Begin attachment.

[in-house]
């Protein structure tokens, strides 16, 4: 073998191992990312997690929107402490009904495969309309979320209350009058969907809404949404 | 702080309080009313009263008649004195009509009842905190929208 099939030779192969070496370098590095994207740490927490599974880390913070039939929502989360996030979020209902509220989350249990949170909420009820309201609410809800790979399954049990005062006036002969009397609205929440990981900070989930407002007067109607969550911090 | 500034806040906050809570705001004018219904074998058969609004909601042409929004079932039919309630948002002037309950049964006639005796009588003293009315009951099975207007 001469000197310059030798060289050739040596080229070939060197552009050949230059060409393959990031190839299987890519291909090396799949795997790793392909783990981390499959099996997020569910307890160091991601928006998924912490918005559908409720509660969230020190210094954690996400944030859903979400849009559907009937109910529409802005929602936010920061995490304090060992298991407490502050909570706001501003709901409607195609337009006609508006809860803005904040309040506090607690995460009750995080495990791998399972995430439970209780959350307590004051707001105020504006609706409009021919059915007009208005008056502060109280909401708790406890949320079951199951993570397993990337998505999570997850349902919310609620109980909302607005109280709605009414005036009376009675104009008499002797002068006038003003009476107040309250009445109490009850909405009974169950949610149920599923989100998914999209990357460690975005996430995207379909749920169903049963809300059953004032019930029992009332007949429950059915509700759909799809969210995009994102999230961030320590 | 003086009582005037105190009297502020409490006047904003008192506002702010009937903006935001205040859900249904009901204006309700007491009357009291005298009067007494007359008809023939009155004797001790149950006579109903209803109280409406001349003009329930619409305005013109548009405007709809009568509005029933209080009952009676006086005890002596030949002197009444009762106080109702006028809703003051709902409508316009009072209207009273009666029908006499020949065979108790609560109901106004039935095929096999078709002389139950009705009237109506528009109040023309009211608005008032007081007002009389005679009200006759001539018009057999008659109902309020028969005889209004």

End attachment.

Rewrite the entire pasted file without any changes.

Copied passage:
[in-house]
């Protein structure tokens, strides 16, 4: 073998191992990312997690929107402490009904495969309309979320209350009058969907809404949404 | 702080309080009313009263008649004195009509009842905190929208 099939030779192969070496370098590095994207740490927490599974880390913070039939929502989360996030979020209902509220989350249990949170909420009820309201609410809800790979399954049990005062006036002969009397609205929440990981900070989930407002007067109607969550911090 | 500034806040906050809570705001004018219904074998058969609004909601042409929004079932039919309630948002002037309950049964006639005796009588003293009315009951099975207007 001469000197310059030798060289050739040596080229070939060197552009050949230059060409393959990031190839299987890519291909090396799949795997790793392909783990981390499959099996997020569910307890160091991601928006998924912490918005559908409720509660969230020190210094954690996400944030859903979400849009559907009937109910529409802005929602936010920061995490304090060992298991407490502050909570706001501003709901409607195609337009006609508006809860803005904040309040506090607690995460009750995080495990791998399972995430439970209780959350307590004051707001105020504006609706409009021919059915007009208005008056502060109280909401708790406890949320079951199951993570397993990337998505999570997850349902919310609620109980909302607005109280709605009414005036009376009675104009008499002797002068006038003003009476107040309250009445109490009850909405009974169950949610149920599923989100998914999209990357460690975005996430995207379909749920169903049963809300059953004032019930029992009332007949429950059915509700759909799809969210995009994102999230961030320590 | 003086009582005037105190009297502020409490006047904003008192506002702010009937903006935001205040859900249904009901204006309700007491009357009291005298009067007494007359008809023939009155004797001790149950006579109903209803109280409406001349003009329930619409305005013109548009405007709809009568509005029933209080009952009676006086005890002596030949002197009444009762106080109702006028809703003051709902409508316009009072209207009273009666029908006499020949065979108790609560109901106004039935095929096999078709002389139950009705009237109506528009109040023309009211608005008032007081007002009389005679009200006759001539018009057999008659109902309020028969005889209004």